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Wednesday, February 20, 2013
Studies do not back Surridge OUSD claims
Studies do not back Surridge claims and plans
A recent article by Ed Source, an independent online forum that responds to key education challenges and innovations in California and nationally, does not back Orange Unified Board President Tim Surridge controversial claims that a higher number of the school board trustees impacts the turn-over of district superintendents.
At the January 17, 2013 OUSD Board Meeting Surridge stated studies showed the more school board members on a school board result in a higher turnover of superintendents. Using this logic, Surridge is seeking to eliminate two OUSD Trustee positions. He has scheduled a “discussion” for his plan to eliminate two trustess for Thursday’s February 21 OUSD School Board meeting.
The December 12, 2012 online article titled “Survey finds high superintendent turnover in large
districts” summarizes and links to the most recent studies. The article states: California
Between 2006 and 2009, 71 percent of superintendents in
Nothing in any of the cited studies relates to the number of school board members and the turn over of superintedents.
In fact the main problem is not the number of trustees, but the overall relationship between the board as a whole and the superintedent as summarized in the article:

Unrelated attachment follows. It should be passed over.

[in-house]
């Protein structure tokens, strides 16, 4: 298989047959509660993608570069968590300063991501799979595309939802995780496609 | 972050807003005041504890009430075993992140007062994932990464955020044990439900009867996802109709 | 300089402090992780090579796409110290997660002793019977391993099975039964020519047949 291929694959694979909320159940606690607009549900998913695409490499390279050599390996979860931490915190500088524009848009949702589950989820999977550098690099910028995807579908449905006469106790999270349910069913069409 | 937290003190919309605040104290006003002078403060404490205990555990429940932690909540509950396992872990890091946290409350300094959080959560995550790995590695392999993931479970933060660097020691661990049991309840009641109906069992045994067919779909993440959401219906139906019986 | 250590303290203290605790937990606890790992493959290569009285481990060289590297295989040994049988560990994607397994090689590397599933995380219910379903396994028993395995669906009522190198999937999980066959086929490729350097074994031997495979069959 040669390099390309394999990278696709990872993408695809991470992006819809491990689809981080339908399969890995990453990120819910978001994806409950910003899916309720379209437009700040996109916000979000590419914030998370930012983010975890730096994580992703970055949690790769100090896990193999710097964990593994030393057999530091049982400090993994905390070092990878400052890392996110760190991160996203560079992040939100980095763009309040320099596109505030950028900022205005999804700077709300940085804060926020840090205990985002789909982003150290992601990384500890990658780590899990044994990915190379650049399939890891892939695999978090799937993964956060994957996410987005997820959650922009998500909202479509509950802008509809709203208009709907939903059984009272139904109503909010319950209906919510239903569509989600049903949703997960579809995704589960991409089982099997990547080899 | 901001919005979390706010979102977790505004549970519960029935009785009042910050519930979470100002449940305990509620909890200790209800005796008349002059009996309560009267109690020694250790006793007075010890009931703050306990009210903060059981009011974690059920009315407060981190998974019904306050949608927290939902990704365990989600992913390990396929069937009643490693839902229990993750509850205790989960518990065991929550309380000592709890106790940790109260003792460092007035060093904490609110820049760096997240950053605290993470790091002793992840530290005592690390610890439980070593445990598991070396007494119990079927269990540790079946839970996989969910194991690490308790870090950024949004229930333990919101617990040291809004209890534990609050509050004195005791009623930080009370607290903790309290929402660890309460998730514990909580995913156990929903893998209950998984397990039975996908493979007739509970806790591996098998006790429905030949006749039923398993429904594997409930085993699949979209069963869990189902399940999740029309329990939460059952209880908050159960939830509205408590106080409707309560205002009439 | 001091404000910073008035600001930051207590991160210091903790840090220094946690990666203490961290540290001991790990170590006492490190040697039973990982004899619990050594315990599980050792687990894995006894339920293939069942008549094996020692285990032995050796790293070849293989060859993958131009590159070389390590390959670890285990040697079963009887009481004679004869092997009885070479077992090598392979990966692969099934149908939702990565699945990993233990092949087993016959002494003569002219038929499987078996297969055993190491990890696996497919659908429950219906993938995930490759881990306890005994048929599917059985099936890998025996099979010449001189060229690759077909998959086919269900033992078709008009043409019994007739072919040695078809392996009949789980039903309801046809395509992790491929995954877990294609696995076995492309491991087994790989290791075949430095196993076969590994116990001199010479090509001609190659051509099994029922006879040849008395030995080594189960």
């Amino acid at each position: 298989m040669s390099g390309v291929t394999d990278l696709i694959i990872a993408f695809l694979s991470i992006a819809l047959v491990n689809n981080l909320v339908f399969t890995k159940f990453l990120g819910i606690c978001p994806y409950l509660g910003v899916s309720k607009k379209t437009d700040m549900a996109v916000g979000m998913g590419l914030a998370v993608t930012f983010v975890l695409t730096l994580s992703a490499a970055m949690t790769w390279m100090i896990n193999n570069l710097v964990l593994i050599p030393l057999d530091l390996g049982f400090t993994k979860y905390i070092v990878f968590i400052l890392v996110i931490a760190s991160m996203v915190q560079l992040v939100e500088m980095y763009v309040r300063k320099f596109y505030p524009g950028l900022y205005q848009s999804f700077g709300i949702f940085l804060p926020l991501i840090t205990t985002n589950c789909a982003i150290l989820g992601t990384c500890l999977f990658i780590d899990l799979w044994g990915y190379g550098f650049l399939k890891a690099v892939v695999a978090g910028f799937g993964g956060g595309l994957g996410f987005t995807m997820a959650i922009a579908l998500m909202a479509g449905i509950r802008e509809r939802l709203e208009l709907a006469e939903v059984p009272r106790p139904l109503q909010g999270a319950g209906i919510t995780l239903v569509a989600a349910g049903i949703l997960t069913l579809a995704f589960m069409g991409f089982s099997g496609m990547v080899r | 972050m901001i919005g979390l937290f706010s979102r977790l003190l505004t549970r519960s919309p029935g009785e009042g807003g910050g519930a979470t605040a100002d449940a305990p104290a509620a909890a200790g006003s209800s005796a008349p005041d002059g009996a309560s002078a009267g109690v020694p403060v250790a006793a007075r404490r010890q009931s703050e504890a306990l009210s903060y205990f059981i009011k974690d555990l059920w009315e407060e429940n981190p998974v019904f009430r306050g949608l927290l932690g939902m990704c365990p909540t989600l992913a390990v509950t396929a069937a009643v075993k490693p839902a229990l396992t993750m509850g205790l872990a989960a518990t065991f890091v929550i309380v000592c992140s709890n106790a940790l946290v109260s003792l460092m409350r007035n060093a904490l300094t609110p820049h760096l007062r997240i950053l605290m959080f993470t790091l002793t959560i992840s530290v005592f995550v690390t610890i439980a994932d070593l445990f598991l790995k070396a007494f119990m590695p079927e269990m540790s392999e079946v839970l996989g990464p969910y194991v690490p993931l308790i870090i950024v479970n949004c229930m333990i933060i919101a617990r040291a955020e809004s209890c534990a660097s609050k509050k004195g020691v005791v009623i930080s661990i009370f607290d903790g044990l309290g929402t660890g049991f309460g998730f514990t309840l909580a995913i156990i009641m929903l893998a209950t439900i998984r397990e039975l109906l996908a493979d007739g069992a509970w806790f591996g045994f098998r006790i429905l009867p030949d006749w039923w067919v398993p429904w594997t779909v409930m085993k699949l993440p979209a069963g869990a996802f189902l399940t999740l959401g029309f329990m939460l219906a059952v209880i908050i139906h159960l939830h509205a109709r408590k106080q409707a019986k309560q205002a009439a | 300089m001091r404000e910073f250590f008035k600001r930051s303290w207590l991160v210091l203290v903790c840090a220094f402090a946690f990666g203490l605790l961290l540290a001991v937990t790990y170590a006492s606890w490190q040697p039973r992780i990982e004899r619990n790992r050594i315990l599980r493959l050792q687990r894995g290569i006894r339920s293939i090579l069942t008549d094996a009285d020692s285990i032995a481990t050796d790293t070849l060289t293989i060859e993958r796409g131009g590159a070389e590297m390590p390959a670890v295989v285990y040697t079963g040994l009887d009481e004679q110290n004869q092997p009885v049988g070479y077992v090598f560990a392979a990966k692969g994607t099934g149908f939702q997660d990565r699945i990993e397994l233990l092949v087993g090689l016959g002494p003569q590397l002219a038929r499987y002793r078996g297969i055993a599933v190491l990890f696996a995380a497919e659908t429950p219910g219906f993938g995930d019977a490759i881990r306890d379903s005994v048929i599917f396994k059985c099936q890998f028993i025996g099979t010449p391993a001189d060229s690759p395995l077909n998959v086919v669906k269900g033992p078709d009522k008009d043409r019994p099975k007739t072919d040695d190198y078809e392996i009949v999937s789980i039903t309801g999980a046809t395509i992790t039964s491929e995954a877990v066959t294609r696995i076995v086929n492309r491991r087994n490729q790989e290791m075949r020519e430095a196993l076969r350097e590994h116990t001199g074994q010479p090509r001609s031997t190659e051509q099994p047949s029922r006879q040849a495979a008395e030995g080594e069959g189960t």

Becca Bracy Knight, executive director of the Broad Center for the Management of School Systems in Los Angeles, which trains superintendents, said turnover happens when superintendents and boards “don’t have alignment from the outset to weather what happens when there is change.”
The most recent study linked in the Ed Source article is “Why Superintendents Turn Over” by
Jason A. Grissom of
Vanderbilt University and Stephanie Andersen of Washington University in St. Louis published in the American Educational Research Journal. The scholarly study delves deeply into the relationships between superintendent and school boards, but nowhere mentions the number of school board members in relation to any of the numerous reasons the study found for problems between the superintendents and school boards.
The study results in a complicated matrix of reasons for high superintendent turn over. None of which relate to the number of school board members as Surridge claims.
The study also concludes that “home grown” superintendents with a history in the district stay far longer then recruited superintendents from outside a district.
American Educational Research Journal LINK: Why Superintendents Turn Over